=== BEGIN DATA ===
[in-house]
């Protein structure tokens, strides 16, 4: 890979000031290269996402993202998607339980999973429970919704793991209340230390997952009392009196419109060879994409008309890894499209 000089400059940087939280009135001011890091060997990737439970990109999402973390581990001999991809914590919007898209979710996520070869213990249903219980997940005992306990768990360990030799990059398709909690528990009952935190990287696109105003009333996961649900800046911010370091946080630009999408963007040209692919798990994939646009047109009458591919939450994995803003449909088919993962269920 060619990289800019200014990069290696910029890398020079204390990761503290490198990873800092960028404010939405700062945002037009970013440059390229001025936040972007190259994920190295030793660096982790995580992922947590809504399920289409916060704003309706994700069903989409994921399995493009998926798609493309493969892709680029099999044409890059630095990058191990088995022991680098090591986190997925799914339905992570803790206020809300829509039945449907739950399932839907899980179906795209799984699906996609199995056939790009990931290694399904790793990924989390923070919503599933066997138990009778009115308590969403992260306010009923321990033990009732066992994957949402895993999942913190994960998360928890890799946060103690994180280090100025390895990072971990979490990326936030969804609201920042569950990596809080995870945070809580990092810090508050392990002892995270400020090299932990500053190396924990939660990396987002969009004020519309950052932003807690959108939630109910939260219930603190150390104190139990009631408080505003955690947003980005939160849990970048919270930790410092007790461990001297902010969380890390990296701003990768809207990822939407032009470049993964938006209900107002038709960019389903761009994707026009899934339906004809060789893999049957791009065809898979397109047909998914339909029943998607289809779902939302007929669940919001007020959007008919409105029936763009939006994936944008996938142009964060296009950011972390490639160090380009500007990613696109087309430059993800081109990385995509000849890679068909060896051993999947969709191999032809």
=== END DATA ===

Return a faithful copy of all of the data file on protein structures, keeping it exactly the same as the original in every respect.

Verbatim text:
[in-house]
């Protein structure tokens, strides 16, 4: 890979000031290269996402993202998607339980999973429970919704793991209340230390997952009392009196419109060879994409008309890894499209 000089400059940087939280009135001011890091060997990737439970990109999402973390581990001999991809914590919007898209979710996520070869213990249903219980997940005992306990768990360990030799990059398709909690528990009952935190990287696109105003009333996961649900800046911010370091946080630009999408963007040209692919798990994939646009047109009458591919939450994995803003449909088919993962269920 060619990289800019200014990069290696910029890398020079204390990761503290490198990873800092960028404010939405700062945002037009970013440059390229001025936040972007190259994920190295030793660096982790995580992922947590809504399920289409916060704003309706994700069903989409994921399995493009998926798609493309493969892709680029099999044409890059630095990058191990088995022991680098090591986190997925799914339905992570803790206020809300829509039945449907739950399932839907899980179906795209799984699906996609199995056939790009990931290694399904790793990924989390923070919503599933066997138990009778009115308590969403992260306010009923321990033990009732066992994957949402895993999942913190994960998360928890890799946060103690994180280090100025390895990072971990979490990326936030969804609201920042569950990596809080995870945070809580990092810090508050392990002892995270400020090299932990500053190396924990939660990396987002969009004020519309950052932003807690959108939630109910939260219930603190150390104190139990009631408080505003955690947003980005939160849990970048919270930790410092007790461990001297902010969380890390990296701003990768809207990822939407032009470049993964938006209900107002038709960019389903761009994707026009899934339906004809060789893999049957791009065809898979397109047909998914339909029943998607289809779902939302007929669940919001007020959007008919409105029936763009939006994936944008996938142009964060296009950011972390490639160090380009500007990613696109087309430059993800081109990385995509000849890679068909060896051993999947969709191999032809």